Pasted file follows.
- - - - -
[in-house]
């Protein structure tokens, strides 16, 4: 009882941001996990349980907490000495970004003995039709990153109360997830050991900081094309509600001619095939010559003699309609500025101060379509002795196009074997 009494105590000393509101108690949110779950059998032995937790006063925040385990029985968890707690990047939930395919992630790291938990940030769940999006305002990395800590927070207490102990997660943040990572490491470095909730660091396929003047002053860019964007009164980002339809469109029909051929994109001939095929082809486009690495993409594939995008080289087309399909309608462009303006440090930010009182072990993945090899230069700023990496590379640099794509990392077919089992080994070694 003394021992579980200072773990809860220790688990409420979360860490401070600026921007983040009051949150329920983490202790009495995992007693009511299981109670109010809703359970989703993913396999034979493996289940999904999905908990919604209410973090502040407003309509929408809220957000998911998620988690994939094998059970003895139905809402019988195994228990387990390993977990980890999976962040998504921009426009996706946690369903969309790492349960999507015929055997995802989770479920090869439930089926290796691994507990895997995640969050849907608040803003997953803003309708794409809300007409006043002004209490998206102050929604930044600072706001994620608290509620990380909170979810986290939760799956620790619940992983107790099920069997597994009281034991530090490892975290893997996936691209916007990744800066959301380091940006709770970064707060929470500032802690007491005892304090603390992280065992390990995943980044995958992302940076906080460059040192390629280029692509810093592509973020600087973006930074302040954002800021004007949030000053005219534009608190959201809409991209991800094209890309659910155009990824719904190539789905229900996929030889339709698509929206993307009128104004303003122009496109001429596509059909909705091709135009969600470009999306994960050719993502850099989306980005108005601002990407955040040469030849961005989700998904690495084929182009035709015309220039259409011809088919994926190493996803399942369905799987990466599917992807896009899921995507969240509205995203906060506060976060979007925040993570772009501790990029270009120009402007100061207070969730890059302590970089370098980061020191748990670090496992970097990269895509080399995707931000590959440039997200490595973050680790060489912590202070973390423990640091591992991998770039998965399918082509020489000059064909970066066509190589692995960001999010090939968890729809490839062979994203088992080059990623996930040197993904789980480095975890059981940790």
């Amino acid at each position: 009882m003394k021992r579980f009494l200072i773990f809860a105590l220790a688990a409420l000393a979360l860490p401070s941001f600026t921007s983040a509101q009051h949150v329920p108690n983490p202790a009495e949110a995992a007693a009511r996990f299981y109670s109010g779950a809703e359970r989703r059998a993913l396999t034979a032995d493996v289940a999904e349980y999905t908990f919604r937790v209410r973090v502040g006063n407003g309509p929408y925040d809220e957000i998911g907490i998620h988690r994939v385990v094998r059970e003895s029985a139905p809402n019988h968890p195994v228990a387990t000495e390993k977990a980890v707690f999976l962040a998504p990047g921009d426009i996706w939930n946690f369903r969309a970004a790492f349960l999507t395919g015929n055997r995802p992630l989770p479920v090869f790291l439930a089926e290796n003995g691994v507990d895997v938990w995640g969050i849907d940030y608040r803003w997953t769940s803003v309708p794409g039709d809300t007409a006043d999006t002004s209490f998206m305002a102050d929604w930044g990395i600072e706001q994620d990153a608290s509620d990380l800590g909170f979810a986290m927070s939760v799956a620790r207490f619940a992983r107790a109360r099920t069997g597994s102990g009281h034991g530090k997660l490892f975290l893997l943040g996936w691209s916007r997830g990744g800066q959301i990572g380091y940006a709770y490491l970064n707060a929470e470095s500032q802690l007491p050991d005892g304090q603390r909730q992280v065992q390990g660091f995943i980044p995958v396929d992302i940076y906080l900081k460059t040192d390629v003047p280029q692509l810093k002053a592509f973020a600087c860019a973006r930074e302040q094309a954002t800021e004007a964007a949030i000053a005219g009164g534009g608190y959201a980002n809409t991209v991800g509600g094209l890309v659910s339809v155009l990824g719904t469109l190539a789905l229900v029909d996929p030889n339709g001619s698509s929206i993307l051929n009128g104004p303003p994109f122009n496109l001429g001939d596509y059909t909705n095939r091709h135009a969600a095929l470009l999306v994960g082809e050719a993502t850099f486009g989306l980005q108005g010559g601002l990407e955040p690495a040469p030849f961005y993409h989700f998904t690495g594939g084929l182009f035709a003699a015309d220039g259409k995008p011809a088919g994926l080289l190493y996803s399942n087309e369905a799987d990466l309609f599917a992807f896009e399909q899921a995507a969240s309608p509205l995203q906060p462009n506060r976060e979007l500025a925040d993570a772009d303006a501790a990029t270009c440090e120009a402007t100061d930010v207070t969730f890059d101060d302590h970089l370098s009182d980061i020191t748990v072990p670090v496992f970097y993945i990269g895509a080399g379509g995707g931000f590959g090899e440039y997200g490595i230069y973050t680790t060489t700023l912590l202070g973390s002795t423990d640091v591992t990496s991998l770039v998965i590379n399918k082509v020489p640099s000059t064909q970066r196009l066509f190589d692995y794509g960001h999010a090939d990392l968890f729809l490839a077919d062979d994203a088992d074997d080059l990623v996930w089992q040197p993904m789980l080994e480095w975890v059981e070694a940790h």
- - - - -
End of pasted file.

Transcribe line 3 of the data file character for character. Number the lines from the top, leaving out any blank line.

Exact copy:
């Amino acid at each position: 009882m003394k021992r579980f009494l200072i773990f809860a105590l220790a688990a409420l000393a979360l860490p401070s941001f600026t921007s983040a509101q009051h949150v329920p108690n983490p202790a009495e949110a995992a007693a009511r996990f299981y109670s109010g779950a809703e359970r989703r059998a993913l396999t034979a032995d493996v289940a999904e349980y999905t908990f919604r937790v209410r973090v502040g006063n407003g309509p929408y925040d809220e957000i998911g907490i998620h988690r994939v385990v094998r059970e003895s029985a139905p809402n019988h968890p195994v228990a387990t000495e390993k977990a980890v707690f999976l962040a998504p990047g921009d426009i996706w939930n946690f369903r969309a970004a790492f349960l999507t395919g015929n055997r995802p992630l989770p479920v090869f790291l439930a089926e290796n003995g691994v507990d895997v938990w995640g969050i849907d940030y608040r803003w997953t769940s803003v309708p794409g039709d809300t007409a006043d999006t002004s209490f998206m305002a102050d929604w930044g990395i600072e706001q994620d990153a608290s509620d990380l800590g909170f979810a986290m927070s939760v799956a620790r207490f619940a992983r107790a109360r099920t069997g597994s102990g009281h034991g530090k997660l490892f975290l893997l943040g996936w691209s916007r997830g990744g800066q959301i990572g380091y940006a709770y490491l970064n707060a929470e470095s500032q802690l007491p050991d005892g304090q603390r909730q992280v065992q390990g660091f995943i980044p995958v396929d992302i940076y906080l900081k460059t040192d390629v003047p280029q692509l810093k002053a592509f973020a600087c860019a973006r930074e302040q094309a954002t800021e004007a964007a949030i000053a005219g009164g534009g608190y959201a980002n809409t991209v991800g509600g094209l890309v659910s339809v155009l990824g719904t469109l190539a789905l229900v029909d996929p030889n339709g001619s698509s929206i993307l051929n009128g104004p303003p994109f122009n496109l001429g001939d596509y059909t909705n095939r091709h135009a969600a095929l470009l999306v994960g082809e050719a993502t850099f486009g989306l980005q108005g010559g601002l990407e955040p690495a040469p030849f961005y993409h989700f998904t690495g594939g084929l182009f035709a003699a015309d220039g259409k995008p011809a088919g994926l080289l190493y996803s399942n087309e369905a799987d990466l309609f599917a992807f896009e399909q899921a995507a969240s309608p509205l995203q906060p462009n506060r976060e979007l500025a925040d993570a772009d303006a501790a990029t270009c440090e120009a402007t100061d930010v207070t969730f890059d101060d302590h970089l370098s009182d980061i020191t748990v072990p670090v496992f970097y993945i990269g895509a080399g379509g995707g931000f590959g090899e440039y997200g490595i230069y973050t680790t060489t700023l912590l202070g973390s002795t423990d640091v591992t990496s991998l770039v998965i590379n399918k082509v020489p640099s000059t064909q970066r196009l066509f190589d692995y794509g960001h999010a090939d990392l968890f729809l490839a077919d062979d994203a088992d074997d080059l990623v996930w089992q040197p993904m789980l080994e480095w975890v059981e070694a940790h």